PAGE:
A potential conflict of interest may be ahead in a proceeding before several Wisconsin Supreme Court justices, yet they have no obligation under existing law to recuse themselves, Billy Corriher of the Center for American Progress writes in a ThinkProgress blog.
Corriher writes: “A criminal probe in Wisconsin targets several major spenders on state supreme court races. Yet the justices who benefited from that spending will likely get to decide whether this probe moves forward.” The secretive investigation focuses on GOP candidates in 2011 and 2012 Wisconsin recall elections and interest groups that backed them with spending.
The Wisconsin Club for Growth and Citizens for a Strong America are among targets of the investigation, according to the blog post. In 2011, they spent more than $1 million in support of incumbent Justice David Prosser who was seeking reelection, the post said, based on data from the Brennan Center for Justice. The Brennan Center is a JAS partner organization.
A Forbes blog post picked up on the ThinkProgress report and declared in its headline about judicial elections, “The Second Worst Idea in American Politics.”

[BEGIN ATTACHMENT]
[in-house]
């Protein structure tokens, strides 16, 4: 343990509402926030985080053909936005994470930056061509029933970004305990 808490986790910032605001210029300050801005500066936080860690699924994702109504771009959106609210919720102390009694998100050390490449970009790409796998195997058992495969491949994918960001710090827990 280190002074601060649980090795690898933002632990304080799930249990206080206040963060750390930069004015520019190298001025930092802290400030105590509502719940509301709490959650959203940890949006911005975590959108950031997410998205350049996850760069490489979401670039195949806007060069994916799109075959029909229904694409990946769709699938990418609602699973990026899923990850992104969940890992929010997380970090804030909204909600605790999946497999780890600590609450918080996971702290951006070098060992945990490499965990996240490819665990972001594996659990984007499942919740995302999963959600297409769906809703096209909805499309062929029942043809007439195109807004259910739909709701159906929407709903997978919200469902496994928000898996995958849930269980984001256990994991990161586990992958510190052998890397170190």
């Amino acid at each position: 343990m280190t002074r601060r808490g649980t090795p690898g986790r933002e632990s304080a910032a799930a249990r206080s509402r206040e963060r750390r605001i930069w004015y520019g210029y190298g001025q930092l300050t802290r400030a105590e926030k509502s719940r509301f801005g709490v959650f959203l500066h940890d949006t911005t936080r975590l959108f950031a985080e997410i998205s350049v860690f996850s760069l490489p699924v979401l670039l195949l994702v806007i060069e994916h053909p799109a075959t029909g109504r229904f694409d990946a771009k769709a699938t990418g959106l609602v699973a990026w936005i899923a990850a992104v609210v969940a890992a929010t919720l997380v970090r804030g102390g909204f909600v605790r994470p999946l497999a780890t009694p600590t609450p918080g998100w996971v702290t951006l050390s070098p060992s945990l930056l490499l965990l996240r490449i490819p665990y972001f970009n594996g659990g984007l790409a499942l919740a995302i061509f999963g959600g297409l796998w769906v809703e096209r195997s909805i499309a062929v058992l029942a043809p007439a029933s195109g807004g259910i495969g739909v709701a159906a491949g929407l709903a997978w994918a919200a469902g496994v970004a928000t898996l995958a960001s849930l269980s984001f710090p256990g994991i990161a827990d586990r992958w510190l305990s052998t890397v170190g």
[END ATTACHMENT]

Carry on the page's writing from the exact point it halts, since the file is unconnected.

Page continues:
An Alabama state Senate committee has approved on a 3-2 vote a proposed constitutional amendment to allow recall votes on various elected public officials, including judges. In South Dakota, a House committee rejected 13-0 a similar proposal.
A public affairs professor at Boise State University in Idaho is questioning criticisms of judges recently made by an Idaho Supreme Court justice, Daniel T. Eismann, and separately by Gov. Butch Otter.
Justice Eismann (at right of two photos) “accused his fellow justices of ignoring the law and imposing their own preferences and prejudices in the outcome of a case” in a medical claims case dissent, David Adler wrote in an Idaho Statesman commentary.
“[I]t is rare,” Adler said, “to find a judge pulling back the curtain, and accusing his colleagues of engaging in rank partisanship. That’s because judges across America have assumed the responsibility of protecting the integrity of the courts.”